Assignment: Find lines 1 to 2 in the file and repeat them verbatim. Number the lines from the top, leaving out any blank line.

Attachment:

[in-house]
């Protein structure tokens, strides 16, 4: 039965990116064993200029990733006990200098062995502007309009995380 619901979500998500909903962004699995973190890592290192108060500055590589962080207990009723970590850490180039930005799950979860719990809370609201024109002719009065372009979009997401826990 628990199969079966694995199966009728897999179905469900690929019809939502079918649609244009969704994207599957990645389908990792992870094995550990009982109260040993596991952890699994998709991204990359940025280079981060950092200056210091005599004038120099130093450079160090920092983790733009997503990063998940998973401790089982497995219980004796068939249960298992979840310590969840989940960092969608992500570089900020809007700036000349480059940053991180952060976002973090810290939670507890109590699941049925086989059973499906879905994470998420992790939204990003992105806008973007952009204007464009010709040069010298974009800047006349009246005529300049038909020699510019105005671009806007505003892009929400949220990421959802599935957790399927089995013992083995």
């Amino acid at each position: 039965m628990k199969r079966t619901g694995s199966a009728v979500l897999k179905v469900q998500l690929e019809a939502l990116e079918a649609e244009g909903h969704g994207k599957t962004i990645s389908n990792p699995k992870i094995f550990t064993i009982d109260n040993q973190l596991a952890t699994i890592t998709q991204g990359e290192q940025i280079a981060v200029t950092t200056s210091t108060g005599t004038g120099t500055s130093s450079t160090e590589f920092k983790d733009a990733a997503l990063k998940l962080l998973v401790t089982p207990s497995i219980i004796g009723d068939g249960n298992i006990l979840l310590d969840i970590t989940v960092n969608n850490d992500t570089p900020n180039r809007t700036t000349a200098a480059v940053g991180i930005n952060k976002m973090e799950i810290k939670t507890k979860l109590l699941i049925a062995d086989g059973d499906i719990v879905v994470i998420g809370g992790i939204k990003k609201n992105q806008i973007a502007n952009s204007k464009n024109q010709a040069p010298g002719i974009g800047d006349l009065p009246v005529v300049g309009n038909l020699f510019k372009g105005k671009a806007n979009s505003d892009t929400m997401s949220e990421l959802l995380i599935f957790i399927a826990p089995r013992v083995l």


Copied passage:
[in-house]
């Protein structure tokens, strides 16, 4: 039965990116064993200029990733006990200098062995502007309009995380 619901979500998500909903962004699995973190890592290192108060500055590589962080207990009723970590850490180039930005799950979860719990809370609201024109002719009065372009979009997401826990 628990199969079966694995199966009728897999179905469900690929019809939502079918649609244009969704994207599957990645389908990792992870094995550990009982109260040993596991952890699994998709991204990359940025280079981060950092200056210091005599004038120099130093450079160090920092983790733009997503990063998940998973401790089982497995219980004796068939249960298992979840310590969840989940960092969608992500570089900020809007700036000349480059940053991180952060976002973090810290939670507890109590699941049925086989059973499906879905994470998420992790939204990003992105806008973007952009204007464009010709040069010298974009800047006349009246005529300049038909020699510019105005671009806007505003892009929400949220990421959802599935957790399927089995013992083995």